Issue Mobilization

Calaveras County REALTORS® Force Repeal of High-Risk Energy Conservation Loan Program

The REALTORS® of Calaveras County in northern California have nothing against energy conservation or home improvements — far from it — but they were glad to be able to spearhead the repeal of authorization for a Property Assessed Clean Energy (PACE) program in their county, back in January. They did so with the help of a REALTOR® Party Issues Mobilization Grant.

The PACE program in Calaveras County, like similar programs in other jurisdictions, provides homeowners with a means to finance conservation improvements from solar panels to electric vehicle plug-in stations, and pay for them through a tax assessment on the property. This lien would be senior to, and therefore have priority over, any other liens, including mortgages. Therefore, explains Kim Schaefer, who serves as a contract Government Affairs Director for the association of under one-hundred REALTORS®, if you can’t pay for that home improvement, you may just lose your home.

“PACE programs are not concerned about the borrower’s credit scores or employment history, making financing easier to obtain and less time consuming,” explains Schaefer, “but these loans are also unfairly expensive, and are often sold by high-pressure door-to-door sales people. And, although PACE loans are in a senior position, they carry interest rates higher than the first mortgage or a home equity loan.” The FHA announced earlier this year that it will no longer insure loans with PACE lines, she adds, noting that by approving the placement of PACE loans in a senior position to FHA first mortgages, HUD has placed homebuyers and tax payers at risk.

The county had authorized the program less than a year ago, and while there hadn’t been much participation yet, members of the Calaveras County Association of REALTORS® (CCAR) were becoming concerned because of problems that might be encountered during real estate transactions, says Schaefer. CCAR was also aware of negative issues that neighboring municipalities were having with such programs, and, in fact, elected officials in the county had been receiving complaints about the high-pressure tactics of some PACE loan sales forces.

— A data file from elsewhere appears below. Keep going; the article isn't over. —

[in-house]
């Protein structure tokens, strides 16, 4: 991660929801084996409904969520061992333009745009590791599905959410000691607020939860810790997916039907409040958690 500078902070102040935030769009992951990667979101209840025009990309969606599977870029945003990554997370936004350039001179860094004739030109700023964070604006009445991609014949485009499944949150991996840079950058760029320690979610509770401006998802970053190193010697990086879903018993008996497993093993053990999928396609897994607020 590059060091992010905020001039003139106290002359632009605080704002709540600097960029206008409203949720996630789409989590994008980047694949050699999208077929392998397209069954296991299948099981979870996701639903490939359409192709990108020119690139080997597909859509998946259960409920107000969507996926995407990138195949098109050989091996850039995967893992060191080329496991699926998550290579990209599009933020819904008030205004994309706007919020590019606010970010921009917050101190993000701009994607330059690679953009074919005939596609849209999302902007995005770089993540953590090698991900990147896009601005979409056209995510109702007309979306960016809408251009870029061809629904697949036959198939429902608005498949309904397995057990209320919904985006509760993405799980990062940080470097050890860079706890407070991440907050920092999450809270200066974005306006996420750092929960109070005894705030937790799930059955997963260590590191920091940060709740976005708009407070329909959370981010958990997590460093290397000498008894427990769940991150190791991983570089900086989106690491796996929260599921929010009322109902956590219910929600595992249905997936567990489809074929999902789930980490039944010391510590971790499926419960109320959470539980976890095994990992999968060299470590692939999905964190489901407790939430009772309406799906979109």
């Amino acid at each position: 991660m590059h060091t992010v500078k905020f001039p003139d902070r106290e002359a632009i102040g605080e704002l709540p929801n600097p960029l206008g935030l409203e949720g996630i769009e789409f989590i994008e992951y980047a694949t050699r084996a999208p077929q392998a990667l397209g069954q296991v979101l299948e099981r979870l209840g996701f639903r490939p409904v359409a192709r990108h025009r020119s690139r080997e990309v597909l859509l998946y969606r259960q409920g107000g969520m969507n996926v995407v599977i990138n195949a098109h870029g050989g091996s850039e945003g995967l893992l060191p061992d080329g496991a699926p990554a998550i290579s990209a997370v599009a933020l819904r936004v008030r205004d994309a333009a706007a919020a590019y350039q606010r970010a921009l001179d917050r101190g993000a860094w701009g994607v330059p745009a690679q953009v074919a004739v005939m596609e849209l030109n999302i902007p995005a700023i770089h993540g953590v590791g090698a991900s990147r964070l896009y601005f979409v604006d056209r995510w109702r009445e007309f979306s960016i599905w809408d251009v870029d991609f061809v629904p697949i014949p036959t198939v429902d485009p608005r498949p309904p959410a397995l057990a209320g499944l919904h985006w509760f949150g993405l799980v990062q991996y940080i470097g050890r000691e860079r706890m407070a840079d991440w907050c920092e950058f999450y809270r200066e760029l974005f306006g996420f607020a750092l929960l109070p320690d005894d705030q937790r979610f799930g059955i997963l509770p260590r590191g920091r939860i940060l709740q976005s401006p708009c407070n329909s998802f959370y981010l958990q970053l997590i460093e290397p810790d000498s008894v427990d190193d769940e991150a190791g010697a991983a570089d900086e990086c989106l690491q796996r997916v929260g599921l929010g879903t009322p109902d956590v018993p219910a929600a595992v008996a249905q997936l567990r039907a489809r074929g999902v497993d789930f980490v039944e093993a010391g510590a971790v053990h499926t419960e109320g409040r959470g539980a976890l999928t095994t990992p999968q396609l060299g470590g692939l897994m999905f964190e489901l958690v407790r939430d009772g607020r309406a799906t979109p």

Learning that the county Board of Supervisors had put the controversial issue on its agenda in mid-January, CCAR quickly applied for and received an Issues Mobilization Grant to launch a campaign opposing the program. The campaign mobilized grassroots efforts by CCAR members, targeting members of the Board of Supervisors with letters and patch-through calls. CCAR’s President met personally with several Board members to voice the association’s objections to PACE loans, and Schaefer delivered a substantial package of information to Supervisors and their staff, detailing the risks to homeowners.  The vote to repeal authorization was unanimous.

The members of CCAR are very happy with the outcome, reports Schaefer, who adds, “There are many alternative choices to support energy conservation and finance improvements that are more responsible and present less risk to homeowners and neighborhoods.”

To learn more about how the REALTORS® of Calaveras County, California are protecting their clients, their communities, and their businesses, contact contract Government Affairs Director Kim Schaefer at 661-203-8500.


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Issues Mobilization Committee 2018 Meeting Schedule & Application Deadlines

(Conference Call Meetings 3-5 PM Eastern Time)

January 17 
Draft Deadline:  January 1
Final Deadline:   January 10

February 14 
Draft Deadline:  January 29
Final Deadline:   February 7

March 14 
Draft Deadline:  February 26
Final Deadline:   March 7

April 18
Draft Deadline:  April 2
Final Deadline:   April 11

May 16 (Wed):  REALTORS® Legislative Meetings & Trade Expo, Washington, DC
Draft Deadline:  April 30
Final Deadline:  May 9

June 13 
Draft Deadline:  May 28
Final Deadline:   June 6

July 11 
Draft Deadline:  June 25
Final Deadline:   July 4

July 25: Contingent Meeting
Draft Deadline:  July 9
Final Deadline:   July 18